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Federal Government Contractors Must Use E-Verify Effective January 15, 2009

by Robert C. Divine

The U.S. agencies responsible for setting the general rules for federal government contracts have finalized the rule implementing the recent Executive Order requiring federal contractors to use the E-Verify system in addition to completing Form I-9. Employers need to determine whether they are federal contractors or subcontractors who will have contracts containing the E-Verify clause beginning January 15, 2009, whether to enroll in E-Verify now or wait until required by contract, and how to put necessary procedures and training in place by the time of enrollment.

Essential Requirements

Each new prime federal contract for at least $100,000 and 120 days performance period awarded or amended after January 15, 2009, and each indefinite contract with more than 6 months of performance remaining after January 15, 2009, other than certain contracts related to "commercial off the shelf" (COTS) items and certain agricultural products shipped as bulk cargo, must contain a requirement that the contractor will do the following:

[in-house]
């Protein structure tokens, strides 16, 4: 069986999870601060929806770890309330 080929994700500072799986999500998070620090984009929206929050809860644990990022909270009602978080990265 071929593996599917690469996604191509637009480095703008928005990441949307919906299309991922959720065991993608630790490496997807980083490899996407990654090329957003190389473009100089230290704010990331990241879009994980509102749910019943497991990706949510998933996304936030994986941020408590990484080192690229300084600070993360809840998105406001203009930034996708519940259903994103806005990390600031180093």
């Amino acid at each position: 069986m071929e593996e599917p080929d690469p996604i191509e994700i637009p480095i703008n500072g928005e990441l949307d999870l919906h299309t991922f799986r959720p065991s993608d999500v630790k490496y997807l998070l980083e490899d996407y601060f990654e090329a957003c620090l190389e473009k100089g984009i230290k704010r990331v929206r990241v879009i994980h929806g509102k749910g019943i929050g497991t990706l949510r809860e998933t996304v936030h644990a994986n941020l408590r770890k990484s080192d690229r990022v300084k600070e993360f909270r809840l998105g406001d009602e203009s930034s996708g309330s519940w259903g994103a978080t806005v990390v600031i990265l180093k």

• enroll with E-Verify within 30 days of contract award,
  • use E-Verify

    • for any new hire within 90 days of E-Verify enrollment as a federal contractor and
    • for any existing worker performing any (even short-term or intermittent) substantial duties applicable to the contract (other than support work, such as general company administration or indirect or overhead functions) within 30 days of assignment to the contract (or 90 days after E-Verify enrollment, whichever is later), and

  • impose the same requirements in any subcontracts for services (other than COTS-related services [not bulk cargo]) and construction in the U.S. that has a value of more than $3,000 and will be performed over at least 120 days. This requirement flows down to every tier of subcontract for such services or construction. The potential implications of this flow down on the broader economy are huge.